April: Autism Awareness Month
All Lecture Series presentations are being held from 7-9 p.m. in the Lecture Hall at DDI’s Hollywood Drive Campus, 99 Hollywood Drive, Smithtown, NY. Space is limited for free lectures; anyone interested should call 631-366-5875 to register.
New Directions in Understanding and Supporting Social Competence on the Autism Spectrum
Matthew D. Lerner, PhD
Assistant Professor of Psychology, Psychiatry, & Pediatrics
Director, Social Competence & Treatment Lab
Stony Brook University
Dr. Lerner will provide a brief history and overview of interventions designed to address social challenges among school-age and teenage youth with ASD. He will introduce the concept of “therapeutic mechanisms” and describe what types of treatments may work best and for which individuals. Finally, he will knit these insights together by presenting research emerging from Stony Brook University’s Social Competence and Treatment Lab.
Dr. Lerner’s research focuses on “real world” implications of social problems in children and adolescents (especially those with ADHD and Autism Spectrum Disorders [ASD]). He has published more than 30 peer-reviewed articles and book chapters, and serves on the Editorial Boards of the Journal of Autism and Developmental Disorders and Behavior Therapy, and as Co-Chair of the Autism Spectrum & Developmental Disabilities Special Interest Group at the Association for Behavioral and Cognitive Therapies.
Beyond Vaccines: How New Approaches in Genetics and Neuroscience are Transforming Our Understanding of Autism
Alan Packer, Ph.D.
Senior Scientist at the Simons Foundation Autism Research Initiative (SFARI
A number of large studies have failed to turn up any evidence in support of a connection between vaccinations and autism. Unfortunately, the attention paid to this issue, has detracted from the substantial progress that has been made of late. Most importantly, we have learned that susceptibility to autism has a significant genetic component.
Dr. Packer’s presentation will discuss how new findings related to the genetic causes of autism are informing and driving the research agenda. It will look at how the fetal brain might be affected both by genetic and environmental risk factors. Changes in brain development are beginning to be modeled successfully in experimental animals, providing opportunities for a deeper understanding of how autism develops.
This presentation will also include a discussion of exciting new research on the development of very young children known to be at higher risk of autism. It is hoped that these findings will lead to much earlier diagnosis and more successful interventions. Finally, Dr. Packer will outline a new initiative by the Simons Foundation to recruit up to 50,000 individuals on the autism spectrum to participate in this research.
Alan Packer, Ph.D. is Senior Scientist at the Simons Foundation Autism Research Initiative (SFARI), the largest private funder of research on autism spectrum disorders in the United States. Since joining SFARI in 2009 he has been part of a team working to oversee a portfolio of grants to scientists working on all aspects of autism research, with an emphasis on the genetic basis of the disorder. Prior to joining SFARI he spent eight years as an editor at the journal Nature Genetics, and is currently on the advisory board of the journal Science Translational Medicine. He writes about the latest findings in autism research for SFARI.org.
Developmental Disabilities Institute
99 Hollywood Drive
Smithtown, NY 11787
From Eastern Long Island: LIE to Exit 55, make right on Motor Parkway. Continue about 200 ft. and bare right onto Old Willets Path. Continue on Old Willets Path for approximately 2 miles, and then cross over Jericho Turnpike. Old Willets Path now changes to Plymouth Blvd. Go to the first stop sign and make a left onto Parnell Drive. Make the next left onto Hollywood Drive. The campus is at the end of the block.
From Western Long Island: LIE to Exit 55, make left onto Motor Parkway. Go over LIE bridge and proceed about 200 ft. and bare right onto Old Willets Path. Follow directions above.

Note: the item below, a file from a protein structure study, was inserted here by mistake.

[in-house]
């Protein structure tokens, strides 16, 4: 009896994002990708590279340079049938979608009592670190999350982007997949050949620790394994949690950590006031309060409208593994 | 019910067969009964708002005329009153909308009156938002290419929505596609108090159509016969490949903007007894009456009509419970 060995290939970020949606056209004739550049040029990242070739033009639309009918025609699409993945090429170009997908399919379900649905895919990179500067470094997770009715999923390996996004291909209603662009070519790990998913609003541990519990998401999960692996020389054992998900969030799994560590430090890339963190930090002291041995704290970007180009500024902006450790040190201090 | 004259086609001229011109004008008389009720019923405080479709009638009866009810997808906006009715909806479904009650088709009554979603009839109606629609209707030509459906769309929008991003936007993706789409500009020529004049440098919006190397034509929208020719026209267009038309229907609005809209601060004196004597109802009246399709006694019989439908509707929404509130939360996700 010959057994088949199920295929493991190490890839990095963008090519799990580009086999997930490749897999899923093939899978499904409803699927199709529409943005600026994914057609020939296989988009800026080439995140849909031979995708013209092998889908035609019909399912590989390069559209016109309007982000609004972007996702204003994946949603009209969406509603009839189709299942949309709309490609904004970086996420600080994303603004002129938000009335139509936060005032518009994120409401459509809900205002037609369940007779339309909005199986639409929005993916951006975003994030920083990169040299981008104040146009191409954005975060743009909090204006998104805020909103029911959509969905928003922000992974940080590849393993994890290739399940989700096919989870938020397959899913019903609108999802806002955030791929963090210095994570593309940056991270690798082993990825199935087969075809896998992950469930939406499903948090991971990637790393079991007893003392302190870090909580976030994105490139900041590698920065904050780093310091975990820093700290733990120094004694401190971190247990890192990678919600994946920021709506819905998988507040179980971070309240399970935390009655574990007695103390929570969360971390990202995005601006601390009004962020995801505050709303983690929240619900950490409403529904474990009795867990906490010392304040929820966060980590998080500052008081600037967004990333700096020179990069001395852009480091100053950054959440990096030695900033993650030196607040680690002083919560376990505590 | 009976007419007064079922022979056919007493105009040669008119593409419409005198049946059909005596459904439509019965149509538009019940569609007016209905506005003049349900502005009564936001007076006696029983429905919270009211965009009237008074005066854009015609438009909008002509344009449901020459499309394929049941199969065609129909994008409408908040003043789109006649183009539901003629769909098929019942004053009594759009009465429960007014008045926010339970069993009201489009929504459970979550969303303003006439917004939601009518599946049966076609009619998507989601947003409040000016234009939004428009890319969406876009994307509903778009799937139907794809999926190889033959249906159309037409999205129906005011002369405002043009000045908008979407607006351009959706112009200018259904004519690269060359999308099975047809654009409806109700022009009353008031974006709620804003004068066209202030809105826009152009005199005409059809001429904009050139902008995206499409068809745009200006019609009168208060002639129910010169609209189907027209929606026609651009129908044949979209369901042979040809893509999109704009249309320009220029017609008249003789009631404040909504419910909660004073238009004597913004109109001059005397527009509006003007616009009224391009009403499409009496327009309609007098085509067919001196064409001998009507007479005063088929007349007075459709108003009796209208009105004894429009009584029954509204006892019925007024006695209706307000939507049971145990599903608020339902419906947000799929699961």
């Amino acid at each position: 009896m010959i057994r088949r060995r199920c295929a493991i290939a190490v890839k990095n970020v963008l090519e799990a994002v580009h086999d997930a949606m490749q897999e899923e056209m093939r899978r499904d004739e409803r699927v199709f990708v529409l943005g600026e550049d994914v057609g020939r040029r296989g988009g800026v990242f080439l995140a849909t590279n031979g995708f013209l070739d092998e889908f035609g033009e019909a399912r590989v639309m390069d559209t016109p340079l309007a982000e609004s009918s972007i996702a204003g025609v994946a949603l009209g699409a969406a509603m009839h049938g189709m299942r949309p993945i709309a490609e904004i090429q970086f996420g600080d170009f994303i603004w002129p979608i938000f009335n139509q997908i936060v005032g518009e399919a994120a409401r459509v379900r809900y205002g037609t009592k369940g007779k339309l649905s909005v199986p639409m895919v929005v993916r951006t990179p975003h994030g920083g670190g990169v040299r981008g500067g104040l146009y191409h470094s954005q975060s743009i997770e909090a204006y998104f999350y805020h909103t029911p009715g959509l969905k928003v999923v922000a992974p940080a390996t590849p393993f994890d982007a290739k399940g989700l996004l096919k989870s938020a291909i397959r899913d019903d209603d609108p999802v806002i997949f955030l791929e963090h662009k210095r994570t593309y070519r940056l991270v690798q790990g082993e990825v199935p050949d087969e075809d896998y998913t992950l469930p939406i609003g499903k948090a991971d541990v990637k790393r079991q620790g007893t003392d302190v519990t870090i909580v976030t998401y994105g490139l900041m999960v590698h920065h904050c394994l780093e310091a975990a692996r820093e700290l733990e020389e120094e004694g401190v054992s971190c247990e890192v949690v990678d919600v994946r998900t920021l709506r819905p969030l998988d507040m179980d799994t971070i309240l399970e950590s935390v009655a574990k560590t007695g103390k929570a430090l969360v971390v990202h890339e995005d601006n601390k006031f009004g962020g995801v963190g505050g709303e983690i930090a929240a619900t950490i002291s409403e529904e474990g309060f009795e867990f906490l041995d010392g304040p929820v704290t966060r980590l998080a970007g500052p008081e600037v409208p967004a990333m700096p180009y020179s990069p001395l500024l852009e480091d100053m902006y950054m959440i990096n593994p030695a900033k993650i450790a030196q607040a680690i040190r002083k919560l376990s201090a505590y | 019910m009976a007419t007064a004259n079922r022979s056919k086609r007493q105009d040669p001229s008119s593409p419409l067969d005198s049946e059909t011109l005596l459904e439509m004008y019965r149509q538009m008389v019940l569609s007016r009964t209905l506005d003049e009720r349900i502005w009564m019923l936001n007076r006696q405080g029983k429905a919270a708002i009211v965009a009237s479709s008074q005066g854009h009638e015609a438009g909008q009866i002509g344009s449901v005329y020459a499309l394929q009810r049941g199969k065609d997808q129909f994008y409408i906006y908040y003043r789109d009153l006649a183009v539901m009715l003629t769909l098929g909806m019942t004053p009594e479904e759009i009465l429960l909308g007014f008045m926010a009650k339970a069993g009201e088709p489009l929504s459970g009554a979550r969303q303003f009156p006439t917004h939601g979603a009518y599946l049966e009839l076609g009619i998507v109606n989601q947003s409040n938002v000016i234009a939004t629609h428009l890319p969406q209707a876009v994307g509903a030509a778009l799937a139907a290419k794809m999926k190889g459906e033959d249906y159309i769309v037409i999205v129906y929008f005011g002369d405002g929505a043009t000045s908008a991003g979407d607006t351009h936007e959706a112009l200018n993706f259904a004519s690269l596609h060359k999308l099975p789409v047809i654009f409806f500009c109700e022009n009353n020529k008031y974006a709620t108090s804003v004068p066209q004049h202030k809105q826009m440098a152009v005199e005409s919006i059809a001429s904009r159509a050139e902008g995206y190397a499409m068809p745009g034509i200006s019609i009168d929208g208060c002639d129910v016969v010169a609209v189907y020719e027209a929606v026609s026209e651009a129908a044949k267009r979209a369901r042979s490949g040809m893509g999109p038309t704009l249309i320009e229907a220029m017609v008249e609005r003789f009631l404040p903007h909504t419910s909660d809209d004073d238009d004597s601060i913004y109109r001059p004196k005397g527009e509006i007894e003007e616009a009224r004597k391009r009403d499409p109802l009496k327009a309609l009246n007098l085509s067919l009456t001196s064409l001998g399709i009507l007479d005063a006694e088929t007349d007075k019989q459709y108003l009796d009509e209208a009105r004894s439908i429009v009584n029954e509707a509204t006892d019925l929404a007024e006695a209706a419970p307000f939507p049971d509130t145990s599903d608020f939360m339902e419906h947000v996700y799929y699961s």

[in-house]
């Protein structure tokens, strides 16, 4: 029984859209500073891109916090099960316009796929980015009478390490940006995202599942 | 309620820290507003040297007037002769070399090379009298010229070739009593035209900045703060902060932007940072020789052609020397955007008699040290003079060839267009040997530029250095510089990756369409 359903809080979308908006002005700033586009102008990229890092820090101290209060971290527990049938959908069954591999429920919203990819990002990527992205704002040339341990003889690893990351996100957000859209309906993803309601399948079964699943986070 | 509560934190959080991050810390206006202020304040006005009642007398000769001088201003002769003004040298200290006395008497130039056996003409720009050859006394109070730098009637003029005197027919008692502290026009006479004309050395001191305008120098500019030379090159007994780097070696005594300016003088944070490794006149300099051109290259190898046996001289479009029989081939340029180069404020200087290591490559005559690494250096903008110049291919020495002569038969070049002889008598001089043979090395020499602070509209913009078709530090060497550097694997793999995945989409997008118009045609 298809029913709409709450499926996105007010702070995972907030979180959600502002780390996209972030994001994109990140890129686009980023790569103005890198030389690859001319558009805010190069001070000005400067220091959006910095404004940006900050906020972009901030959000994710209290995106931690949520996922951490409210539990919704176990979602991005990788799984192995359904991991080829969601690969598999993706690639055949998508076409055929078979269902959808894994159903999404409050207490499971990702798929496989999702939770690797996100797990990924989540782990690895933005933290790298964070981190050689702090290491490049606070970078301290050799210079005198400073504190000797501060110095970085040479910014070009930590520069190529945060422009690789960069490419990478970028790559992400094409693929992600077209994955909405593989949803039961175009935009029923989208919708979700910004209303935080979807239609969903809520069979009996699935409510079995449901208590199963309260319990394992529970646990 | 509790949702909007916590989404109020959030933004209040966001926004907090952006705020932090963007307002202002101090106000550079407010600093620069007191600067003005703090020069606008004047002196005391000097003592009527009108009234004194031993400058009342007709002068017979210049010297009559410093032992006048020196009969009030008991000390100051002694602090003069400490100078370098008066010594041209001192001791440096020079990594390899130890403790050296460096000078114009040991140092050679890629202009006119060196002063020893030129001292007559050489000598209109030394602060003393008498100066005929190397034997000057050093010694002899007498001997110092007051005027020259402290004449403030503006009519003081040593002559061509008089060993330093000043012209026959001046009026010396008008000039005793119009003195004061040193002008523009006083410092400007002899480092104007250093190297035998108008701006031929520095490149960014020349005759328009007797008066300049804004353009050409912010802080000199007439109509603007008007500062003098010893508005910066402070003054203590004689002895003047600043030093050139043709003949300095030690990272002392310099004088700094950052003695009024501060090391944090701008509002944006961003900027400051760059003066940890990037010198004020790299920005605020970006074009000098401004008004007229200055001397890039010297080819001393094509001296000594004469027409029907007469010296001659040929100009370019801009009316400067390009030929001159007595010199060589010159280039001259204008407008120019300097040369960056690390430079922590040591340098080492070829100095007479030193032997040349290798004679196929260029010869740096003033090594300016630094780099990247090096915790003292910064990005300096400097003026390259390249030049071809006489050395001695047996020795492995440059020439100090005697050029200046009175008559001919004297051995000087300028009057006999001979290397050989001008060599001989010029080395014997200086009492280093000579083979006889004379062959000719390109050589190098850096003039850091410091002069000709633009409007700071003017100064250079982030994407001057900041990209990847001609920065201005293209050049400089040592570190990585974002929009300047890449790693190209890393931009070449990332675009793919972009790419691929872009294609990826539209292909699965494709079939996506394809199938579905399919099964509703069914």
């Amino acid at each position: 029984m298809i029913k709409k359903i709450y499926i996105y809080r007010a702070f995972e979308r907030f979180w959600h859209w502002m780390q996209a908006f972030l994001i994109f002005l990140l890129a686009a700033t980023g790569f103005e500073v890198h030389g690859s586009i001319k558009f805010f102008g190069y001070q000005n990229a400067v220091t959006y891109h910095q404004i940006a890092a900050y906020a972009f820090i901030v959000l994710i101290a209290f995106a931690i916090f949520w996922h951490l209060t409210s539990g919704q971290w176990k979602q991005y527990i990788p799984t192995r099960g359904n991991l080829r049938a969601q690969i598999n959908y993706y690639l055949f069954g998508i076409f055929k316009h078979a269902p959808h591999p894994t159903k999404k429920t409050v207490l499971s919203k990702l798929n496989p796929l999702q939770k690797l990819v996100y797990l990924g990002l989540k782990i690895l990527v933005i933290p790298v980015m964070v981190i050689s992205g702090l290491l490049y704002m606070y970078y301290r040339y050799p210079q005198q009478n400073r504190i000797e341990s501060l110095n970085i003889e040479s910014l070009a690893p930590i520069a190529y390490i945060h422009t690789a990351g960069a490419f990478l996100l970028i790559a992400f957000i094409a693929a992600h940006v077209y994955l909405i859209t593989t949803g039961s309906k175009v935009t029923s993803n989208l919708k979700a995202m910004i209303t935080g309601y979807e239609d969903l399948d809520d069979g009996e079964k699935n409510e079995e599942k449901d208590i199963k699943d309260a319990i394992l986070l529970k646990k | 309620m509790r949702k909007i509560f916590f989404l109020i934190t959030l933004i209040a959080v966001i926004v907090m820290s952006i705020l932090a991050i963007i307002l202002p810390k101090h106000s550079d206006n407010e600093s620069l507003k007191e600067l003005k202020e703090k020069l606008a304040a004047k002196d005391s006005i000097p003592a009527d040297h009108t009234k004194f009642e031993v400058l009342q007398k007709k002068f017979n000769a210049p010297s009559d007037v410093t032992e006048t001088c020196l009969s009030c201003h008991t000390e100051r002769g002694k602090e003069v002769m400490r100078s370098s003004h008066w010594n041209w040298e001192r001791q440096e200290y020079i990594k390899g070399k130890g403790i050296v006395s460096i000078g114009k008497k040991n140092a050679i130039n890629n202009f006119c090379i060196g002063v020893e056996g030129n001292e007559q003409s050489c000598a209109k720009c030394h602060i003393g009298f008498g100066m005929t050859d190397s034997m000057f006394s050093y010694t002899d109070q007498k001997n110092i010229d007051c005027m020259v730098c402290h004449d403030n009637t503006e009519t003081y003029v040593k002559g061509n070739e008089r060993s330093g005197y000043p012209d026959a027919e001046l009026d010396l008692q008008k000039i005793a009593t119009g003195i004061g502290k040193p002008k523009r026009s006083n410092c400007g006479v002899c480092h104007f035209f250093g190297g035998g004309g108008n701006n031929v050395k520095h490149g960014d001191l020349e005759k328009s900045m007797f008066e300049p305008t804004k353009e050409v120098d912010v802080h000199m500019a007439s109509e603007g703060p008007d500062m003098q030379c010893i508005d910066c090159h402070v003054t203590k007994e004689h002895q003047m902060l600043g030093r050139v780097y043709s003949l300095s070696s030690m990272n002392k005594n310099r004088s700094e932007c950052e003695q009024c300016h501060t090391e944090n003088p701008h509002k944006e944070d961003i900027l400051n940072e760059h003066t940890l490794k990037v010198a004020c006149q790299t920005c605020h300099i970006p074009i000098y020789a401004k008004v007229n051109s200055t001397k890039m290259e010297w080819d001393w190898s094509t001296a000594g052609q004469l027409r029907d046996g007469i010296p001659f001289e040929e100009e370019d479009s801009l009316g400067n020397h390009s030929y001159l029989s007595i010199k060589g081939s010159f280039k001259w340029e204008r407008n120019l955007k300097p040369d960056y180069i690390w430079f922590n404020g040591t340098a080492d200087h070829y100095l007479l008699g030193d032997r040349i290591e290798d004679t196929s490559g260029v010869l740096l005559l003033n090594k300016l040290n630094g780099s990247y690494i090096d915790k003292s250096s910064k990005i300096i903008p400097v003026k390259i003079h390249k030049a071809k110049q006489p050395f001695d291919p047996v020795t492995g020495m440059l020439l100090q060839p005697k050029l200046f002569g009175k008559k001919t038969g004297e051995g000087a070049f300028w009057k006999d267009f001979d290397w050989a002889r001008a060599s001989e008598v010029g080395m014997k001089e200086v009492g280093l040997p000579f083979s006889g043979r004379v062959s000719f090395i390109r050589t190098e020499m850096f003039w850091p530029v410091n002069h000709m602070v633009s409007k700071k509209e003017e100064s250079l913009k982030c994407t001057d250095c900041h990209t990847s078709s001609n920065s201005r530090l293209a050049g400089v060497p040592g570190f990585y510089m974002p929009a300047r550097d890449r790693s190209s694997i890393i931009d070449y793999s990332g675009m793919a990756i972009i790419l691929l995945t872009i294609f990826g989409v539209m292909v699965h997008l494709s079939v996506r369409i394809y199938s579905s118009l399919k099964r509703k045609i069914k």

*Presentation in DDI’s Public Education (Lecture) Series does not in and of itself constitute or imply DDI’s recommendation or endorsement. DDI’s Public Education Series is intended only to provide the public with presentations related to the larger issue of Developmental Disability that are thought provoking, interesting and timely
We are proud to announce DDI’s Spring 2015 Film Forum!DDI staff and the entire community of movie lovers can look forward to more topical, engaging, award winning films than ever! Each film deals with the challenges of facing life with a disability. The season’s offerings will include some shorts and foreign language entries. Presentations are, as always, FREE and will be held on the last Thursday of each month in the Smithtown Hollywood Drive Lecture Hall from 7 to 9pm.
Following each film, a discussion will be facilitated by the person(s) who recommended it to the forum. Film themes will cover issues of first time independence, devastating misdiagnosis, abandonment, isolation and transcendence.
The goal remains the same: to provide entertainment and information while exploring issues faced by individuals with disabilities.
*** Refreshments will be served.
Our first 6 selections ( with trailers) are as follows:
1/29: The Station AgentThe Station Agent Trailer
2/26: My Flesh and Blood My Flesh and Blood Trailer
3/26: Refrigerator MothersRefrigerator Mothers Trailer
4:30 Wretches and JabberersWretches and Jabberers Trailer
5/28: The Collector of Bedford Street The Collector of Bedford Street Trailer
6/25: The Color of Paradise The Color of Paradise Trailer
A synopsis for each of the above films can be found (along with films planned for the latter part of 2015) in the attached overview. Films are indexed alphabetically.
* Please call Dr. Michael Romas at 631-366-5875 for a detailed description of each film - and be sure to RSVP.
DDI will be dancing for a cause-Autism. Adults served by DDI are partnering up with students of Vic D’Amore’s American Studio of Performing Arts for the fourth year to produce “Dancing for Autism” on Friday, May 15th at the Kings Park High School Auditorium. Tickets will be sold at $10 general admission or $5 for senior citizens and children under 12 to benefit DDI’s Adult Day Program. Raffles will also be available.
Dancers will take to the stage with numerous acts including tap dancing, freestyle dance, and Irish step pieces. The dance program originated with two devoted DDI staff members whose determination and passion to bring the arts to the adults served by DDI culminated with this very special collaboration with Vic’s studio.